Google Plus, more of the same, but better!
Earlier last week Google unveiled it’s new super top secret social network Google+ (plus). This latest project is still in limited release and has already seen it’s share of ups and downs due to an amazing amount of interest. Essentially Google+ is the search engine giants answer to Facebook and other social platforms. But it’s more than just a way to let your friends know you are drinking a cold one at Sockeye Brewpub or to share the latest joke. The search giant’s new social project will be omnipresent on its products, allowing for some of the easiest user integration we’ve yet to see and providing a huge potential for the platform to grow throughout Googles many other product. This ease of use and integration into what many people are already familiar with may give Google a serious leg up in the social networking world.
Islands in the Stream
Google+ features a Stream, basically just like Facebook News Feed, allowing users to share photos, videos, links or their location with friends…but better! You see, the focus of this social project is not on sharing with a mass group of friends, but on targeted sharing with your various social groups.
To do this, Google uses a system called Circles. Circles are an extremely easy way to add people to specific groups. Rather than the clunky or difficult ways other networks have done this with Google+ it’s as easy as dragging and dropping, or clicking an option when you accept a new persons friend request. Circles make it easy to choose exactly who you want to share with any time you post an update – an invaluable tool as our social personas collect more and more followers.
You can even easily create your own Circles to make categorizing your connections even easier.
Photos and More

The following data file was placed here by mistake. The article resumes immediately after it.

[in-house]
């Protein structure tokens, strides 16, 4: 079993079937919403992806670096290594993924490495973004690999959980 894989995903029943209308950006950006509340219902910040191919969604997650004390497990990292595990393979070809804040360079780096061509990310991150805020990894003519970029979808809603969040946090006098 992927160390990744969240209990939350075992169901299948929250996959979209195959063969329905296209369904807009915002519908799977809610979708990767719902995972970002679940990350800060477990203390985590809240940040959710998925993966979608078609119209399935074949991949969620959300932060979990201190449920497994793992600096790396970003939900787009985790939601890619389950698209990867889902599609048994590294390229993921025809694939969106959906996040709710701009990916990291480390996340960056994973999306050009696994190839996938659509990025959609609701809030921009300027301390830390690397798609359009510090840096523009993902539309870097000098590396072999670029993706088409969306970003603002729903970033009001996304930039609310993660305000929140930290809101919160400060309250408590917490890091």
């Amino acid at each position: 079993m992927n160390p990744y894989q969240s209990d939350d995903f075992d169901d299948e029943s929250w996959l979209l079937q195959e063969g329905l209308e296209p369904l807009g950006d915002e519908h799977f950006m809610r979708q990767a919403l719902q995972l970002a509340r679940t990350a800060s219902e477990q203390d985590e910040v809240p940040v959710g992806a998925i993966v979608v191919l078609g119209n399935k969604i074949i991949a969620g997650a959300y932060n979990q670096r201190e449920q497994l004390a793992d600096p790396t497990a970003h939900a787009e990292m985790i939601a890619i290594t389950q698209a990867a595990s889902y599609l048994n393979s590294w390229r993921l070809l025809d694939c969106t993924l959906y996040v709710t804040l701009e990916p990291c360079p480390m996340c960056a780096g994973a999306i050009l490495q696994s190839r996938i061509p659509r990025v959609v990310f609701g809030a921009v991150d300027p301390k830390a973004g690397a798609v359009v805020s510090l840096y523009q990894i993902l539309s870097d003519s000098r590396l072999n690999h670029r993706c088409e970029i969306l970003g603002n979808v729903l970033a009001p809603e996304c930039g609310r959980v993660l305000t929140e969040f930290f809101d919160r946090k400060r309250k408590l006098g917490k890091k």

Google+ has very slick photo abilities as well. The photo tab takes a user to all of the photos he or she has shared, as well as the ones he or she is tagged in. But there’s more than just photo tagging – Google+ includes a variety of image options, privacy options, and sharing features.
Facebook tried to jump the gun with their video chat – ironically enough the release of which was majorly overshadowed by Google+ launching just a few days later. As video continues to become a more and more prevalent tool the ability to hold live real time video conferences, meetings, and chat sessions may very well become “the next big thing”.
Beyond this Google+ also has some innovative and imaginative ways of Sharing content and even announcing events. To encourage easy sharing, Google has added a “recommendation engine” for finding content you are interested in. Called Google+ Sparks,it is a collection of news, videos, photos and other content grouped by interest. For example, the “Music” spark will have a listing of recent and relevant content for that topic.
Google+ allows users to create “Hang Outs”. Essentially creating their own instant “check-in” locations for events or places they are gathering. Similar to the way foursquare and other networks allow you to “check-in” to already established/verified locations, Google+’s Hang Outs let users create these wherever they are, on the fly.
The Next Social Network?
No matter what Google may claim, Google+ is without a doubt their answer to Facebook but being the giant of search engines doesn’t buy you a free ride in the social networking world – and not all of Googles past enterprises have been a success. Remember Orkut? Yeah, Google hopes nobody else does either. Google is just dipping it’s toes into the social arena at this point but in some ways their functionality alone is already a HUGE improvement over other available networks. Having only been using this new platform for a short time it is hard to judge, but already I’ve started to feel like I am playing with Tonka trucks every time I login to Facebook now. With Google+ whispering rumors of a “business profile” ability that is yet to come to the Google+ platform the leader in search engines may soon be giving everyone in the social networking world a real run for their money.